Wm Williams 1910-21
[First unknown]  
J M'Neil ? - 1855
R Willox 1855-59
John Paton 1859-1862
Jas Hart 1862-66
D McLaren 1866-67
Matthew Allan 1867-83
T Walker 1883-85
John Craig 1885-95
G B Craig 1895-1911
W Gordon 1911-13
H Macpherson and J F Armour 1913-
William Macdonald ? - 1866
Thomas Sharples 1866-90
G M Sunley 1890-1910
J Parsonage 1910-18
J A Gibson 1918-
Geo Shipton 1873-89
E C Gibbs 1889-1904
J Wild  
[Unknown] Lees  
J Sewell  
Thos Park  
W J Wentworth  

Sources and notes
Historical Directory of Trade Unions, vol 3, Arthur Marsh and Victoria Ryan (Gower, 1987).
The Builders' History, Raymond Postgate (National Federation of Building Trade Operatives, 1923).
The Journal of the Operative Stone Masons' Society, bound volume, 1911-12

Further information
The modern records centre at Warwick University holds the most extensive surviving records of the Friendly Society of Operative Stonemasons of England, Ireland and Wales (external link). These include:
accounts, 1833-63;
audits, 1863-1920;
fortnightly returns, 1834-1910;
blacklists, 1834-56;
journal, 1911-21;
rulebooks, 1881-95;
some branch records, 1832-1905

The Working Class Movement Library in Salford (external link) has copies of the society's annual audits for the following years:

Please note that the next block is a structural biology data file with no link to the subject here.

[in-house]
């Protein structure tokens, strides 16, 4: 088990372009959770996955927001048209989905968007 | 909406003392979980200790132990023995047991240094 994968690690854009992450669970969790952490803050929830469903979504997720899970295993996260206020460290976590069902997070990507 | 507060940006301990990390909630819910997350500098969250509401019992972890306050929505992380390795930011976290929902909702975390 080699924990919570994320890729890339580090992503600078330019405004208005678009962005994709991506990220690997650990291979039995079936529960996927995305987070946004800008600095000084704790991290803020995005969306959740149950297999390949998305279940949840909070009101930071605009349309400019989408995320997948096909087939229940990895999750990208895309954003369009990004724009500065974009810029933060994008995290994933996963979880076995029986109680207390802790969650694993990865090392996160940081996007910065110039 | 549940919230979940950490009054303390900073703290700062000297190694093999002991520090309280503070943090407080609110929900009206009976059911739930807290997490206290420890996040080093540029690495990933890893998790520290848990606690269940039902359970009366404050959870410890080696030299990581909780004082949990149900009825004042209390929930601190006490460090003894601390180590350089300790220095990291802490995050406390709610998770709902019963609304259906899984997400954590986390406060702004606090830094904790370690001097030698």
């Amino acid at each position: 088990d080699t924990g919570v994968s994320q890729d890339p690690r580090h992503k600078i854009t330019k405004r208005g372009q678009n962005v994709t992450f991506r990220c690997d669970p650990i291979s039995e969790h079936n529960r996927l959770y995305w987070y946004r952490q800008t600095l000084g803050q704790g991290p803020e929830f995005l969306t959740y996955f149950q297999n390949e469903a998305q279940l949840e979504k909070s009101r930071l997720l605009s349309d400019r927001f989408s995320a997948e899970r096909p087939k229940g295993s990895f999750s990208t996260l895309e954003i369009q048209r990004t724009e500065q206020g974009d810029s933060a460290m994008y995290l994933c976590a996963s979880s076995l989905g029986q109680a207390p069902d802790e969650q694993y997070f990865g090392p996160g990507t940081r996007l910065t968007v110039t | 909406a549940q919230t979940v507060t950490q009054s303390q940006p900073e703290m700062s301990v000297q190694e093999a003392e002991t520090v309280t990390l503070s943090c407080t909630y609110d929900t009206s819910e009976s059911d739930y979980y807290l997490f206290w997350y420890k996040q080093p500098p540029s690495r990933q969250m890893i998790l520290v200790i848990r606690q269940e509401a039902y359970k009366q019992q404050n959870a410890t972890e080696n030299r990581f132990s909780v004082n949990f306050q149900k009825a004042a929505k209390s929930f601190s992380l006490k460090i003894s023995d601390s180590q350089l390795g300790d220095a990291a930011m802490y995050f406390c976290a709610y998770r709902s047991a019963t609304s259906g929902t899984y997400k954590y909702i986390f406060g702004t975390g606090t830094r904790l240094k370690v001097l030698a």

1865 - 69,
1873 - 77,
1878 - 81,
1885 - 87,
1888 - 90,
1894 - 1918

Audits run mostly from December to December but in later years from November to November. Audits contain a great deal of information about income and expenditure locally and nationally, membership numbers and union property. Items of particular interest to family historians, include:

  • Table of accident provision giving members' name, age, date of accident, nature of accident and amount of benefit received
  • Table listing names of deceased members, date of death, cause of death, age and amount of benefit paid out
  • As above with names of deceased wives of members
  • Lists of illegal payments made by branches, with details of discrepancy

Over the years there were modifications in the way the audit was presented to include:

  • Deaths of members' children giving location, number of deaths, benefits paid - from 1867
  • Frauds committed, by lodge, name of member, amount of default - from 1868
  • Working hours and rates of wages by lodge - from 1867
  • Hospital subscriptions by district - from 1869
  • Accident provision by lodge with members' name, date and nature of accident and benefit paid: from 1874
  • List of superannuated members by lodge with age, date granted and amount of benefit: from 1895
  • Addresses of lodges: from 1906

From January 1912 until December 1913, the society published a fortnightly journal.
Contents include:

  • Names of deceased members and wives/widows, with age, cause of death, place of death and date of death
  • Names and location of members receiving sick benefit and accident benefit
  • Names, age and district of new members
  • Minutes of EC meetings
  • Letters to journal
  • Names of members in "travelling book".
  • Names and branch of members emigrating with dates and destination
  • List of projected new buildings in the "provinces" and cost of project.

For general history resources visit